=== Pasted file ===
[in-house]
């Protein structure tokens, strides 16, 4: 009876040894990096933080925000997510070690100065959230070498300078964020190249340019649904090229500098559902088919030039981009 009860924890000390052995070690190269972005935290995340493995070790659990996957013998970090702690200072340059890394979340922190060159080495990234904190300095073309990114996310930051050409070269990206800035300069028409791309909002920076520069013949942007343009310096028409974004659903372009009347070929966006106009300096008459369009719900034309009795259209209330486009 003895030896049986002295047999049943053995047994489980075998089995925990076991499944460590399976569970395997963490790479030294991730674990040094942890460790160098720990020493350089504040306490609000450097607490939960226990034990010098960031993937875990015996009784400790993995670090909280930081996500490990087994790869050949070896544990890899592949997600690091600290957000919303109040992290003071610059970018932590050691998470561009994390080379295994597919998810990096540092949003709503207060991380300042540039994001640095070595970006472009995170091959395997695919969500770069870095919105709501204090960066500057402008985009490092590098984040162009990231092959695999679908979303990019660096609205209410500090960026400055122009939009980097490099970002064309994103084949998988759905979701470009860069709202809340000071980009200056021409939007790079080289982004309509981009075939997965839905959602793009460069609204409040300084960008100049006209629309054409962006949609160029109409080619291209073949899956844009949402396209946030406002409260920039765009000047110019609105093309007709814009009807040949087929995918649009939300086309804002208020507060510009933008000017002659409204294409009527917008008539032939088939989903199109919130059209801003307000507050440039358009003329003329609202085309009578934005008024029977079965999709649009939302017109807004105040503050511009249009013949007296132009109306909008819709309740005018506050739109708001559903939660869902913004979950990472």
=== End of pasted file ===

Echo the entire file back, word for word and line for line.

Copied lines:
[in-house]
């Protein structure tokens, strides 16, 4: 009876040894990096933080925000997510070690100065959230070498300078964020190249340019649904090229500098559902088919030039981009 009860924890000390052995070690190269972005935290995340493995070790659990996957013998970090702690200072340059890394979340922190060159080495990234904190300095073309990114996310930051050409070269990206800035300069028409791309909002920076520069013949942007343009310096028409974004659903372009009347070929966006106009300096008459369009719900034309009795259209209330486009 003895030896049986002295047999049943053995047994489980075998089995925990076991499944460590399976569970395997963490790479030294991730674990040094942890460790160098720990020493350089504040306490609000450097607490939960226990034990010098960031993937875990015996009784400790993995670090909280930081996500490990087994790869050949070896544990890899592949997600690091600290957000919303109040992290003071610059970018932590050691998470561009994390080379295994597919998810990096540092949003709503207060991380300042540039994001640095070595970006472009995170091959395997695919969500770069870095919105709501204090960066500057402008985009490092590098984040162009990231092959695999679908979303990019660096609205209410500090960026400055122009939009980097490099970002064309994103084949998988759905979701470009860069709202809340000071980009200056021409939007790079080289982004309509981009075939997965839905959602793009460069609204409040300084960008100049006209629309054409962006949609160029109409080619291209073949899956844009949402396209946030406002409260920039765009000047110019609105093309007709814009009807040949087929995918649009939300086309804002208020507060510009933008000017002659409204294409009527917008008539032939088939989903199109919130059209801003307000507050440039358009003329003329609202085309009578934005008024029977079965999709649009939302017109807004105040503050511009249009013949007296132009109306909008819709309740005018506050739109708001559903939660869902913004979950990472």